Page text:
14. Keep searching the papers people. You will find that he got suspended for 10 days for walking in an “unauthorized” part of his school. TEN days?? Where was her walking, into the Principals office? Plus, the picture Treyvon is when he was about 10. He was 16 at the time, he doesn’t look like an innocent kid any more. I am not saying he should have been killed because he should not have. But he also did a number on Zimmerman. Zimmerman had a right to defend himself after being punched. He should not have followed, and should not had used his gun, I agree. All I am saying is read the WHOLE story, not just the cover up you hear on Fox news. The boy wasn’t the angel the news is making him out to be.

  15. Keep searching the papers people. You will find that he got suspended for 10 days for walking in an “unauthorized” part of his school. TEN days?? Where was her walking, into the Principals office? Plus, the picture Treyvon is when he was about 10. He was 16 at the time, he doesn’t look like an innocent kid any more. I am not saying he should have been killed because he should not have. But he also did a number on Zimmerman. Zimmerman had a right to defend himself after being punched. He should not have followed, and should not had used his gun, I agree. All I am saying is read the WHOLE story, not just the cover up you hear on Fox news. The boy wasn’t the angel the news is making him out to be.

  16. Keep searching the papers people. You will find that he got suspended for 10 days for walking in an “unauthorized” part of his school. TEN days?? Where was her walking, into the Principals office? Plus, the picture Treyvon is when he was about 10. He was 16 at the time, he doesn’t look like an innocent kid any more. I am not saying he should have been killed because he should not have. But he also did a number on Zimmerman. Zimmerman had a right to defend himself after being punched. He should not have followed, and should not had used his gun, I agree. All I am saying is read the WHOLE story, not just the cover up you hear on Fox news. The boy wasn’t the angel the news is making him out to be.

  17. To me, it’s RACIAL PROFILING. Sharpton and Jackson are not gonna drop this until every town in the US hears about it. It is NOT FAIR that one person should spoil the entire apple cart so to speak.

  18. To me, it’s RACIAL PROFILING. Sharpton and Jackson are not gonna drop this until every town in the US hears about it. It is NOT FAIR that one person should spoil the entire apple cart so to speak.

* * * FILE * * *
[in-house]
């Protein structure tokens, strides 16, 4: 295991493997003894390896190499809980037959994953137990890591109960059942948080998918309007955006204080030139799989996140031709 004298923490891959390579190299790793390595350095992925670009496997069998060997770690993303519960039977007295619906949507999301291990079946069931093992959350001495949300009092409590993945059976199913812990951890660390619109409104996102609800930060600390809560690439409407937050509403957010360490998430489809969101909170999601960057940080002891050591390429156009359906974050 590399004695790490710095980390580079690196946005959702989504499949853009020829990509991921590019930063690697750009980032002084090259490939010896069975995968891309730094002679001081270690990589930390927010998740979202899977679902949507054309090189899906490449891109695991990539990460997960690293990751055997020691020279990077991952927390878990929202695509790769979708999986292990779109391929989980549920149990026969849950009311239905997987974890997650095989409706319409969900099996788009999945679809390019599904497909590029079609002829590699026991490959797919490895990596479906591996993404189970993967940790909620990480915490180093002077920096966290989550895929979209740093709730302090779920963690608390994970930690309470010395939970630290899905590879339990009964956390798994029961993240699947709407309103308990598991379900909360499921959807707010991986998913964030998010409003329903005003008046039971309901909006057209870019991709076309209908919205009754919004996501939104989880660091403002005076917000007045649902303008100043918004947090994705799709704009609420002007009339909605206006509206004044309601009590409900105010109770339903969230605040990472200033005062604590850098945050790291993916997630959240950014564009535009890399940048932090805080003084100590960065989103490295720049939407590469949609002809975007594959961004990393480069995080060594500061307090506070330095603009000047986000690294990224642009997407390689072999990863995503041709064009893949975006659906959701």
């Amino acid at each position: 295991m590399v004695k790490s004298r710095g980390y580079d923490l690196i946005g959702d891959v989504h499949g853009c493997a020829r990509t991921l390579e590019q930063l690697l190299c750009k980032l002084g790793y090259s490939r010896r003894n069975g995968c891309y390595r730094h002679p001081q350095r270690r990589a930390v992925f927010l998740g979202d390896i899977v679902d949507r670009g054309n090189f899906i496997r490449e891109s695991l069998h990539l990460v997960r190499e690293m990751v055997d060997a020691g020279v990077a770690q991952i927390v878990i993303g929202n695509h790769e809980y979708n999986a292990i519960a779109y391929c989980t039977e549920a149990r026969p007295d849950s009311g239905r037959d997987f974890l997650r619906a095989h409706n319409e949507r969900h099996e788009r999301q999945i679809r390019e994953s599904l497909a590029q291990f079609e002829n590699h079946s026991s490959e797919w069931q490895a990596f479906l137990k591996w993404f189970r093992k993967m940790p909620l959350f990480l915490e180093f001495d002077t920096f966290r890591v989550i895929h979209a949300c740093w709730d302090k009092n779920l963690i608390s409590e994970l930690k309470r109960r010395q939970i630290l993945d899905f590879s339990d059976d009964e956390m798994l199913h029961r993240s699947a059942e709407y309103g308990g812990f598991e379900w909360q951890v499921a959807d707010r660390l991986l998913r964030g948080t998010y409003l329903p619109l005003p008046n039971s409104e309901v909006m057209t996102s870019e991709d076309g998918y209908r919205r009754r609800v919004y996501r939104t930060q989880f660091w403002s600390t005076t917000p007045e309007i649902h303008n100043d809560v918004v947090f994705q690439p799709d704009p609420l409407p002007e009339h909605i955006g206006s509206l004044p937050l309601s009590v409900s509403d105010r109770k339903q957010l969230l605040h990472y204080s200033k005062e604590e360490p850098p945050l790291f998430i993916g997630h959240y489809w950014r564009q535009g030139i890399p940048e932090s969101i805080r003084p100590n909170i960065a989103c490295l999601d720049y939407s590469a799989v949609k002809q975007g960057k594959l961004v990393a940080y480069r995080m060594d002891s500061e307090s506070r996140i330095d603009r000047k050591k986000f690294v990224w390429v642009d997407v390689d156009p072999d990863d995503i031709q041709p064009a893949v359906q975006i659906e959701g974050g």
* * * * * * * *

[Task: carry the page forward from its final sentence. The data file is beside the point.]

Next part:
19. To me, it’s RACIAL PROFILING. Sharpton and Jackson are not gonna drop this until every town in the US hears about it. It is NOT FAIR that one person should spoil the entire apple cart so to speak.

  20. Sadly, the problem with most of Americans is they want to jump on the band wagon against Zimmerman and join in in echoing how bad and nasty blacks or Latino’s or Muslims, or every other ethnic group is. Seems to me, the whites get off fairly easy. They certainly don’t have a bad rap like every other ethnic group, and I think that’s very wrong.

  21. Sadly, the problem with most of Americans is they want to jump on the band wagon against Zimmerman and join in in echoing how bad and nasty blacks or Latino’s or Muslims, or every other ethnic group is. Seems to me, the whites get off fairly easy. They certainly don’t have a bad rap like every other ethnic group, and I think that’s very wrong.

  22. Sadly, the problem with most of Americans is they want to jump on the band wagon against Zimmerman and join in in echoing how bad and nasty blacks or Latino’s or Muslims, or every other ethnic group is. Seems to me, the whites get off fairly easy. They certainly don’t have a bad rap like every other ethnic group, and I think that’s very wrong.

  23. We must not let this murder go unpunished!

  24. We must not let this murder go unpunished!

  25. We must not let this murder go unpunished!

  26. The fact he shot the kid yells crazy guy. I mean most sane people would not just shoot someone. It reminds me of those racist idiots who seem to think they can rationalize hate. They only think that because they are not rational.

  27. Why wasn’t Z arrested for disobeying the police order to halt pursuit? He was a wannabe policeman, a vigilante type.

    As usual, both people involved are less than ideal.

  28. anon,

    “police order to halt pursuit” what are you talking about? what order? the 911 dispatcher saying, “ok, we don’t need you to do that.” something like that. that’s not a legally binding order? listen the guy is probably a wanna be cop. he shouldn’t have a gun on neigborhood watch. he shouldn’t have followed martin, shouldn’t have confronted him. but none of that is illegal. you are still free in america to approach someone and ask them questions. they can choose not to answer, walk away, or tell you to f-off. they can’t punch you in the face. and pound your head into the sidewalk. not to mention there are alot of armed people in america. they might shoot you for that. or stab you with an icepick.

    http://www.tampabay.com/news/publicsafety/article1221412.ece

    but everyone was there and knows what happened right. ya’ll are eyewitnesses? funny i thought there were only two witnesses and they corroberated zimmerman’s story. that’s why he wasn’t arrested. you sound like the people who say you can heard the kid screaming on the 911 tapes. no you can hear someone screaming.

  29. anon,

    looks like they took him to the station. chose not to arrest him.

    http://www.bbc.co.uk/news/world-us-canada-17553325

    maybe the 911 dispatcher wasn’t a deputised person. not able to give “the police order to halt pursuit”???????